David Masse said...

Sonja it was a privilege to meet with Layne, Michael, and Cheyenne. They made a significant northern cross-border loop for the get-together, and had to brave the madness of Quebec's unilingual highway signage.

But as you now know, that little adventure was nothing to Michael. A walk in the park.

Conchscooter said...

Actually we both wished for more time. Had a blast at your place and I'd have loved to see Montréal with you, even if they don't allow right turns on the red on the island.
New York was an adventure. I forgot they don't turn right on the red either and I managed to scare a few New Yorkers with that trick!
Every journey, even a commute, is an adventure when done right. You know that.

David Masse said...

Safe travels Michael.

Two wheels to Key West is turning around in my mind. 2015 might see it happen.

len@RE-GLAZE-IT said...

Hi David ,
I really like these "Rider profiles" ,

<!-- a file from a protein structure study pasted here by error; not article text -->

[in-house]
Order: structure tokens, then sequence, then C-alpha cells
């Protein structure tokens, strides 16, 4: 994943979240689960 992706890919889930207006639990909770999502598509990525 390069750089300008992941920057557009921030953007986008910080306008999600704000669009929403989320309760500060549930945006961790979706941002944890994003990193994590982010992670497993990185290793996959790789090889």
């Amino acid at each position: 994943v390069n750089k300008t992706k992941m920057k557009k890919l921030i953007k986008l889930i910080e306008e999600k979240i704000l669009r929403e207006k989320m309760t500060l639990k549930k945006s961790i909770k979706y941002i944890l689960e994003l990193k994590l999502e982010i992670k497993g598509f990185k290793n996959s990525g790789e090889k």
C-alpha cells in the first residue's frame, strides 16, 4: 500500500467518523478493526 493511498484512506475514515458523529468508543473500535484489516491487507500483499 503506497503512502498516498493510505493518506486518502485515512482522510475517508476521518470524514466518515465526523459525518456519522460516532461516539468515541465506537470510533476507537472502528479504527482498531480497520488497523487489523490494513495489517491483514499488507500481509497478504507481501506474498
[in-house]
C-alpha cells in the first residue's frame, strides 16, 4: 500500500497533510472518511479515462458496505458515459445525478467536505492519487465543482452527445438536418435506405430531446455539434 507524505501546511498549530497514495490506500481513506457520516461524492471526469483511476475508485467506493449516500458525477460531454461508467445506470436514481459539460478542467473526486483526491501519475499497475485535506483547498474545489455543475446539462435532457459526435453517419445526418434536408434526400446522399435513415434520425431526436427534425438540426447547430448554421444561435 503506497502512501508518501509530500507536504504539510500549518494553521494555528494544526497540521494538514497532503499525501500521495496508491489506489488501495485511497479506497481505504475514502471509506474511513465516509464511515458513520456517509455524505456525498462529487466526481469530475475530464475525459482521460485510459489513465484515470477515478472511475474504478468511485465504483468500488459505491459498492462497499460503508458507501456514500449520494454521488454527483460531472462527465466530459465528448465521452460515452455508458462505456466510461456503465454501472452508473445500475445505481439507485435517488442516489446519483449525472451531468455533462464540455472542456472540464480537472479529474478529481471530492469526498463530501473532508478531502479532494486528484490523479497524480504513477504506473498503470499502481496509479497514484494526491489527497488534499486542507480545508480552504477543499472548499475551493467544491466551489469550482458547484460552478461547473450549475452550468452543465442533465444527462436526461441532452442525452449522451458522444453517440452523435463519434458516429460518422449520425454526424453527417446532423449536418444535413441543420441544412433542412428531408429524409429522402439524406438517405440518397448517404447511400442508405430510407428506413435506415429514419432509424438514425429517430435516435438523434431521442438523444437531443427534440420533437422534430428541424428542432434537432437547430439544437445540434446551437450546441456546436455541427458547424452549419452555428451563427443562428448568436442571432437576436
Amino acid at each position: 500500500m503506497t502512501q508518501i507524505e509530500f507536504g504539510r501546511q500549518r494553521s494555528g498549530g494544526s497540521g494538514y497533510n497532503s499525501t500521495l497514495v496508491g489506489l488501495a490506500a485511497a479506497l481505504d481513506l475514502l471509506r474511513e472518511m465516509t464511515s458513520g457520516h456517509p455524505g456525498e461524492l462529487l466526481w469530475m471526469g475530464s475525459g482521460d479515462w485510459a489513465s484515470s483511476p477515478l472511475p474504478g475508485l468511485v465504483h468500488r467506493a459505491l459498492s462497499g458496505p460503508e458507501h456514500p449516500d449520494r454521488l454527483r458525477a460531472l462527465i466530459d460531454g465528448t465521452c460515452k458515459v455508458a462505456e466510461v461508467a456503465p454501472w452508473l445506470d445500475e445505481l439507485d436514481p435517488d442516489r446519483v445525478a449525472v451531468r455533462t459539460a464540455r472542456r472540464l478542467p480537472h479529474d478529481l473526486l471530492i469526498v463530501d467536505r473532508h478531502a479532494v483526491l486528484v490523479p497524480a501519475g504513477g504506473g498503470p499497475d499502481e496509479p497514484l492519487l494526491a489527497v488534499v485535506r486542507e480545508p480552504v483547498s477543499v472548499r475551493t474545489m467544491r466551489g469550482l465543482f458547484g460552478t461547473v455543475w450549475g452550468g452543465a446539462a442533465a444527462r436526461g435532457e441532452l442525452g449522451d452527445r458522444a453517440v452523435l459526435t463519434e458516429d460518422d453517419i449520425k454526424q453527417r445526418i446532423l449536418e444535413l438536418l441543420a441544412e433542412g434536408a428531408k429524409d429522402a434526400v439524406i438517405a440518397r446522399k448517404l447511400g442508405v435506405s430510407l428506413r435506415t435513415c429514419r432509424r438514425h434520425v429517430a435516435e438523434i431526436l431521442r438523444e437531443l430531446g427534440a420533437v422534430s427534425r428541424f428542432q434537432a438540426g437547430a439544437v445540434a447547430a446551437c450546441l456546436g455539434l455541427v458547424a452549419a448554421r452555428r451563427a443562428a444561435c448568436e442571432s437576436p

You do such a good job at it..... It really does help me to really get to know the person more, they share things with you that they would not always blog about themselves .
Great stuff keep it up!

Unknown said...




Unknown said...


Michael was too modest to post his link


Riding the Wet Coast

David Masse said...

Bob, you never fail to amaze!

The only thing I can add to that is a clickable link: click here folks, and read one hell of a compelling story.

David Masse said...

Thanks Len, but I don't think I deserve the credit. It's the magic of the interview process.

The star is the interviewee.

It really is magic.

David Masse said...

Nope... that doesn't even qualitfy as a step in the right direction. It's only punctuation.

Hmmm... You could say that Bob has a point. Period. Ah... actually no, it's a colon smaller than an open parentheses.

The copyright in all text and photographs, except as noted, belongs to David Masse.